For much of the past decade, the government of British Columbia has concentrated on forging stronger ties with Asia, the fastest growing region in the world.
Expanding markets in Asia for B.C. goods and services is crucial to the province’s prosperity. While much of the developed world struggles to recover from a debilitating recession, virtually all economic growth is taking place in emerging markets. Many economists and experts predict that by 2050, Asia will account for 50 percent of global economic activity. As Canada’s Pacific province, B.C. is ideally situated to develop even closer links with this lucrative market.
At the end of February, Pat Bell, the minister of Jobs, Tourism and Innovation, attended the annual federal-provincial-territorial meeting of ministers responsible for international trade in Ottawa. One of the most interesting items discussed during that meeting was Prime Minister Stephen Harper’s trade mission to China.
A particularly promising result of that trip was the announcement of a Foreign Investment Promotion and Protection Agreement. The government of Canada’s commitment to complete a trade and economic study by May 2012 is welcomed. There is little doubt that such a study will identify tangible solutions to improving trade and investment.
In the meantime, trade barriers still exist and much more needs to be done. In spite of those restrictions, B.C. has enjoyed spectacular success in Asia and exports to the key markets identified in ‘Canada Starts Here: The BC Jobs Plan’ ‘ China, Japan, India and South Korea ‘ rose 23.3 percent in 2011 over the previous year. However, there are even greater opportunities in these markets, which is why B.C. is so supportive of Canada’s expression of interest in joining the Trans-Pacific Partnership negotiations. The multilateral agreement encompasses a free trade zone of 950 million people with a combined gross domestic product of more than $28 trillion.
When it comes to trade, B.C. has been collaborating for a number of years with Alberta and Saskatchewan. The western provinces have assumed a leadership role in eliminating barriers to trade, investment and labour mobility, first in 2007 when we launched the Trade, Investment and Labour Mobility Agreement with Alberta, and again in 2010 with the New West Partnership with Alberta and Saskatchewan.
The partnership between the three western provinces has created an economic powerhouse of nine million people with a combined GDP of about $500 billion. As Canada’s largest interprovincial barrier-free trade and investment market, the New West Partnership paves the way for the three provinces to work together to the benefit of workers, businesses and investors, enhancing competitiveness and giving our provinces an edge in international trade and investment in Asia and other markets.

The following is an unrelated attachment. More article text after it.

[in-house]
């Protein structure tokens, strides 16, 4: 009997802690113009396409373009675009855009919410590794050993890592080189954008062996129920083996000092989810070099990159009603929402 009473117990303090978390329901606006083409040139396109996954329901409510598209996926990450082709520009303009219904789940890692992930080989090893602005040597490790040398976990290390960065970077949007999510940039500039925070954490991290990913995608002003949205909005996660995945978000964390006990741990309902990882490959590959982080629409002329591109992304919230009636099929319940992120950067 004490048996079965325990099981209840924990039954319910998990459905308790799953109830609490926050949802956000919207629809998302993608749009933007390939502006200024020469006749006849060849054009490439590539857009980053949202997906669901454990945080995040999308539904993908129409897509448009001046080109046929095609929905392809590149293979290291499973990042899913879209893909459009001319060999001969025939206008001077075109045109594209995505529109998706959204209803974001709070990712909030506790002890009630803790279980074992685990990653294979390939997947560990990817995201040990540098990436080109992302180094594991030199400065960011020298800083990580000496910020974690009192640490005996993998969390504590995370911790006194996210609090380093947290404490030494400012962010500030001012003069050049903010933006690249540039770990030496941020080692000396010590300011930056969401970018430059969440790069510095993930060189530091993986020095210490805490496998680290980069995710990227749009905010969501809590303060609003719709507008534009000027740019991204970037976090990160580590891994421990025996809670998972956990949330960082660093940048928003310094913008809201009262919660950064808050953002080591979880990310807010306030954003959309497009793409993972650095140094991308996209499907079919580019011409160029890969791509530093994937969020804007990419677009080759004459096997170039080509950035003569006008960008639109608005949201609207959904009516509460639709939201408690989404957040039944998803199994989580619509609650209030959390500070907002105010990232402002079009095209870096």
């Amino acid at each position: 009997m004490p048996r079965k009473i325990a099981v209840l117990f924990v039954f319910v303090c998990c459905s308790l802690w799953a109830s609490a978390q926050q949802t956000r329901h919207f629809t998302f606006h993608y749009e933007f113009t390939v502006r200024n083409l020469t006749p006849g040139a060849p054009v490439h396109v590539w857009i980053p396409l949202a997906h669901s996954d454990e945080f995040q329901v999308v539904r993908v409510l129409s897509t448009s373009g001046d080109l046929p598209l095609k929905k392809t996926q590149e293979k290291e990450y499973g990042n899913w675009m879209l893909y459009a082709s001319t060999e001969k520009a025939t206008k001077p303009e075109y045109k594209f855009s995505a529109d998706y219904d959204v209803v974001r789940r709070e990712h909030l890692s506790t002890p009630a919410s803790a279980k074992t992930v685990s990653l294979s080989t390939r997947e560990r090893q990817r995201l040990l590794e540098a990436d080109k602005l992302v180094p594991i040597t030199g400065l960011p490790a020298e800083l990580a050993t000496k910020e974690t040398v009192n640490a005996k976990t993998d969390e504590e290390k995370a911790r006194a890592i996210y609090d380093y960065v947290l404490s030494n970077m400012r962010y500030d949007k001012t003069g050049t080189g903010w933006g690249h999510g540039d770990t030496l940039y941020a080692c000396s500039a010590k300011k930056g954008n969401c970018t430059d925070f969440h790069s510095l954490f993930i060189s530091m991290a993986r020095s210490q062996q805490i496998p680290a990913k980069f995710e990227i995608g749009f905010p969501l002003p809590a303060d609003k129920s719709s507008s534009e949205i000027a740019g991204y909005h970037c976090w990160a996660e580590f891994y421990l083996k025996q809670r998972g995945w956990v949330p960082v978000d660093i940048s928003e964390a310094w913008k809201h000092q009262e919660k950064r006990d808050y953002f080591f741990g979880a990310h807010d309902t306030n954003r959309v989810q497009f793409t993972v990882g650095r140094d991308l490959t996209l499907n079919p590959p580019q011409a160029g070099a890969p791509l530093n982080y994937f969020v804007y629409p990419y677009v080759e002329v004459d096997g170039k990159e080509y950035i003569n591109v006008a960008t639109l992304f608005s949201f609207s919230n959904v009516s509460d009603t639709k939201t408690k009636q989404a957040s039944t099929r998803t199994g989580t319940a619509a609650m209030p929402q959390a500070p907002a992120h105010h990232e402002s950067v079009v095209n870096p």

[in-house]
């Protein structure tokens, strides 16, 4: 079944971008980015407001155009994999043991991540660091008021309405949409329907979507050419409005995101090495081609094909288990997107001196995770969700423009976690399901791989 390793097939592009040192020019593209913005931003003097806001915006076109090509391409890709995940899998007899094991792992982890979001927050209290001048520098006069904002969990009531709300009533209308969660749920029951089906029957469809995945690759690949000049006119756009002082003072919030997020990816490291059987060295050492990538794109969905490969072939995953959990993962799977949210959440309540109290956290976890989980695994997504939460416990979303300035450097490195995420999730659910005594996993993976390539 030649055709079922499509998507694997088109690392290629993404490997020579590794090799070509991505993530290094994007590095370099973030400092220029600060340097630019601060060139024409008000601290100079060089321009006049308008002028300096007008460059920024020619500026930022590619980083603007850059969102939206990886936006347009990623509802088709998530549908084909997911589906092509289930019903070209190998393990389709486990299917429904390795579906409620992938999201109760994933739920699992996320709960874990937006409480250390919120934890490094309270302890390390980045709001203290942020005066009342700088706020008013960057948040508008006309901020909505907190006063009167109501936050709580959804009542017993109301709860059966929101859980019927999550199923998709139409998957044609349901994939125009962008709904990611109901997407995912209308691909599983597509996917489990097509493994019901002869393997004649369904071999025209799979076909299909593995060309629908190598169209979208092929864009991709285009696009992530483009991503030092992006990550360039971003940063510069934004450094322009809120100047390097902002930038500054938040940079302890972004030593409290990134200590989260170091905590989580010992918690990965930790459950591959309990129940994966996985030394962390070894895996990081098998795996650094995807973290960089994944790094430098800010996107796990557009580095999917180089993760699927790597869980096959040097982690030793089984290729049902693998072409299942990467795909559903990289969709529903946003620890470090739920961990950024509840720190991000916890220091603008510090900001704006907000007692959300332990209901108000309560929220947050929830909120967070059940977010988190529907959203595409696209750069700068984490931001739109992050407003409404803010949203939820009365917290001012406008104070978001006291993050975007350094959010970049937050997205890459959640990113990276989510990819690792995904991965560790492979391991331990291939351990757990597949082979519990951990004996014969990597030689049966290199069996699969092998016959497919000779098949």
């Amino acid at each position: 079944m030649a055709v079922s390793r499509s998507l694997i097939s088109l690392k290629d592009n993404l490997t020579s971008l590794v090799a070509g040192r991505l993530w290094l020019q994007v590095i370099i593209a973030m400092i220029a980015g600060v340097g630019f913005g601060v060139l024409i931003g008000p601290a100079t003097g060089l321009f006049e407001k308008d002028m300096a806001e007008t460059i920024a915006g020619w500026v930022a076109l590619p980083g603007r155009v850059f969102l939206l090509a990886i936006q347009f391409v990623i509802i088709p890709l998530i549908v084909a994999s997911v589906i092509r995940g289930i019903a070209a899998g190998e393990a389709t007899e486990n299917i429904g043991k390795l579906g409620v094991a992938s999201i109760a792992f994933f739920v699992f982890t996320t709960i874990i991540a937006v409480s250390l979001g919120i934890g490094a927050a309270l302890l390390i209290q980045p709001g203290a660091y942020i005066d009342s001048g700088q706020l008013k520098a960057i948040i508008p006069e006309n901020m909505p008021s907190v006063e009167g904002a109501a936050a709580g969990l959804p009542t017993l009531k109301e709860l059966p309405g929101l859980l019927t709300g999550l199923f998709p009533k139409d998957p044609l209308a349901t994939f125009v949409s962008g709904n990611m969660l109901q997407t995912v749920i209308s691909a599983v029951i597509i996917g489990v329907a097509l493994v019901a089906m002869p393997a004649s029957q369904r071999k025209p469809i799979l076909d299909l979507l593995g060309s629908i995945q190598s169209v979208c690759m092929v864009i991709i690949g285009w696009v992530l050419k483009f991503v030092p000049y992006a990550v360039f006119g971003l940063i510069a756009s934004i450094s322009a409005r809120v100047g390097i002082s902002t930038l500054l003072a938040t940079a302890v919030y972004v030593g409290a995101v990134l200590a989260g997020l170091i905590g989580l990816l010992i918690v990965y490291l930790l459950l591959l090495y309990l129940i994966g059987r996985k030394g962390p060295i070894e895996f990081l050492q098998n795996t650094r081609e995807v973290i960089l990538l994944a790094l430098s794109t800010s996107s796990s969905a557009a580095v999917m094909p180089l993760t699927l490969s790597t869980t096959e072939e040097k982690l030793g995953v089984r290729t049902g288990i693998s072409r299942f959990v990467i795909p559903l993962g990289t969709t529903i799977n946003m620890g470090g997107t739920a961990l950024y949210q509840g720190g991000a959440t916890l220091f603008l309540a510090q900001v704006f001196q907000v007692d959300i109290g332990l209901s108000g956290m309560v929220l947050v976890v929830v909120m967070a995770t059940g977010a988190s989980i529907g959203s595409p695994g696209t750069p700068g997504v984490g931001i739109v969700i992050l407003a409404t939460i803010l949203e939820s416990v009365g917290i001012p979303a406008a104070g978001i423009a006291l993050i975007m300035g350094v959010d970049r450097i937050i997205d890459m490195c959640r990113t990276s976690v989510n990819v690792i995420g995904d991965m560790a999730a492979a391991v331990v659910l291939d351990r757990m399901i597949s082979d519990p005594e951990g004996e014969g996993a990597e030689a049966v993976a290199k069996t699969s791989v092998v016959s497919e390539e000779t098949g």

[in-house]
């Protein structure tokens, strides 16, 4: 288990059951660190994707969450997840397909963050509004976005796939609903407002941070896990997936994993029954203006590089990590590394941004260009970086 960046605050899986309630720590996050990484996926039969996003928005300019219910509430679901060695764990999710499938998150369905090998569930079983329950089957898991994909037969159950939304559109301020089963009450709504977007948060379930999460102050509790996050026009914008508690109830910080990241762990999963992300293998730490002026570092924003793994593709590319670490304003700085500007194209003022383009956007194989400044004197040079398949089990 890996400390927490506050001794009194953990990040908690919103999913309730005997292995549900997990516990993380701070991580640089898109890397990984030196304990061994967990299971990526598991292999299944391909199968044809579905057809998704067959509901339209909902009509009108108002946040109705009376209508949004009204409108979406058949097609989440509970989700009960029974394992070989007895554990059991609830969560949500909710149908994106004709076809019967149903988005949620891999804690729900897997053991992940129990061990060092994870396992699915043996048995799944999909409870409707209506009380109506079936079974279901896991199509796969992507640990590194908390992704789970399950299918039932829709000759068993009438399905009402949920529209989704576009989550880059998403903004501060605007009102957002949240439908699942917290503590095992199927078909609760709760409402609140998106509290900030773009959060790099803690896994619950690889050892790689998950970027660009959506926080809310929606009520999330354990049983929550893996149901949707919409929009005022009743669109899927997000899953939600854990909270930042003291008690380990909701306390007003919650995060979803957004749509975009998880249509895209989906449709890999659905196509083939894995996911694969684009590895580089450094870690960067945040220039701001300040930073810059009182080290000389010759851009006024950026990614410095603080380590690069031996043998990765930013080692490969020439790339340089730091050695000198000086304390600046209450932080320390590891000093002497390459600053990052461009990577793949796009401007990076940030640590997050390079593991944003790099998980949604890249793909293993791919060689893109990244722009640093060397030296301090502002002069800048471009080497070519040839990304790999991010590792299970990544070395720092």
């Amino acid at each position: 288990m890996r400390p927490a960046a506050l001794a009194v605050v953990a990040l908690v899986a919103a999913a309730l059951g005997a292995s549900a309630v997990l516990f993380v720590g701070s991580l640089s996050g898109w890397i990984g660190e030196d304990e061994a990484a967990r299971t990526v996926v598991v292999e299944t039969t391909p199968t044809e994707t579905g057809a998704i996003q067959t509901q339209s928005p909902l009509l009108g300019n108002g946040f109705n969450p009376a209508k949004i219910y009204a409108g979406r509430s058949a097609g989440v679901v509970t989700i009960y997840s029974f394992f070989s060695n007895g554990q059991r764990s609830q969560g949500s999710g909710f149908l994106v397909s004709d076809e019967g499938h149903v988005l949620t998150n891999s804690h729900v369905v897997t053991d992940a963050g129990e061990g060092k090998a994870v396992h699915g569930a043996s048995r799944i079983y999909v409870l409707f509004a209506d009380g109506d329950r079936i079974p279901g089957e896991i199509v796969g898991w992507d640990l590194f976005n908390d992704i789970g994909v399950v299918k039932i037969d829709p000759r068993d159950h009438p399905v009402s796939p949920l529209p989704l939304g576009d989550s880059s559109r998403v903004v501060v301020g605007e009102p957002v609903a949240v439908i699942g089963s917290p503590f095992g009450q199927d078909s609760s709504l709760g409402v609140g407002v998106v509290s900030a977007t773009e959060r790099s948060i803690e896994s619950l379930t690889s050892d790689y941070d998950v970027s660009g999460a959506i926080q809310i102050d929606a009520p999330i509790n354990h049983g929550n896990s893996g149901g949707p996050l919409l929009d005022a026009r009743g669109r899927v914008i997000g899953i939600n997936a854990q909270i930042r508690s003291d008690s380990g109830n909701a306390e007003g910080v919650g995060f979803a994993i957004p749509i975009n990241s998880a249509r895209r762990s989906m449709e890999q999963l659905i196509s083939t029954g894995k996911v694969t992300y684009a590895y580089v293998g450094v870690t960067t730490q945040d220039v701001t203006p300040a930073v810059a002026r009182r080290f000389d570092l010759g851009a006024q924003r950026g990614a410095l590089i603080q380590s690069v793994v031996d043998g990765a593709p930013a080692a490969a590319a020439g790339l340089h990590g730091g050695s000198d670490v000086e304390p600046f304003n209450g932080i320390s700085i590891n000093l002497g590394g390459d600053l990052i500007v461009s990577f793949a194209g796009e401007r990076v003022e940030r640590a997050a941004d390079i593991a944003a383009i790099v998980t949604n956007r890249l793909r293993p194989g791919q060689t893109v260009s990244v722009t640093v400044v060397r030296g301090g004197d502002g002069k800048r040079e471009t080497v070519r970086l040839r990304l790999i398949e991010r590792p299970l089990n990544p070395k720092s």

To that end, the three provinces have established a joint Western Canadian Trade and Investment Office in Shanghai and collaborated on joint missions, such as the 2010 premiers’ joint mission to China to promote trade and investment opportunities between western Canada and Asia, and the mission to Beijing and Shanghai by Alberta and B.C. ministers of agriculture.
Where this partnership has been most effective, however, is in removing internal or domestic barriers to trade, investment and labour mobility, making western Canada a decidedly more attractive market in which to invest and do business.
Leadership, focus and sheer hard work have led to phenomenal results in Asia for the province. B.C. exports in 2011 to the Pacific Rim outstripped those to the United States for the first time. The value of goods exported to China reached $5.1 billion, a 24 percent increase over 2010 and a staggering 442 percent increase since 2001.
The BC Jobs Plan, which was launched in September, will continue to build on these achievements. Part of our success in Asia is based on steps we have taken as a government, such as investing in infrastructure that helps companies efficiently get their goods and services to international markets. We are committed to doubling B.C.’s international presence in the next year. At home we have opened the Asia Pacific Business Centre in Vancouver and devoted an entire division of the Ministry of Jobs, Tourism and Innovation to growing economic ties with Asia and other priority markets.
Cooperative approaches to trade, investment and business priorities are key to a prosperous Canada. Focusing on the building relationship with growing markets in Asia makes sense for all Canadians.
Dana Hayden is British Columbia’s deputy minister, Ministry of Jobs, Tourism and Innovation.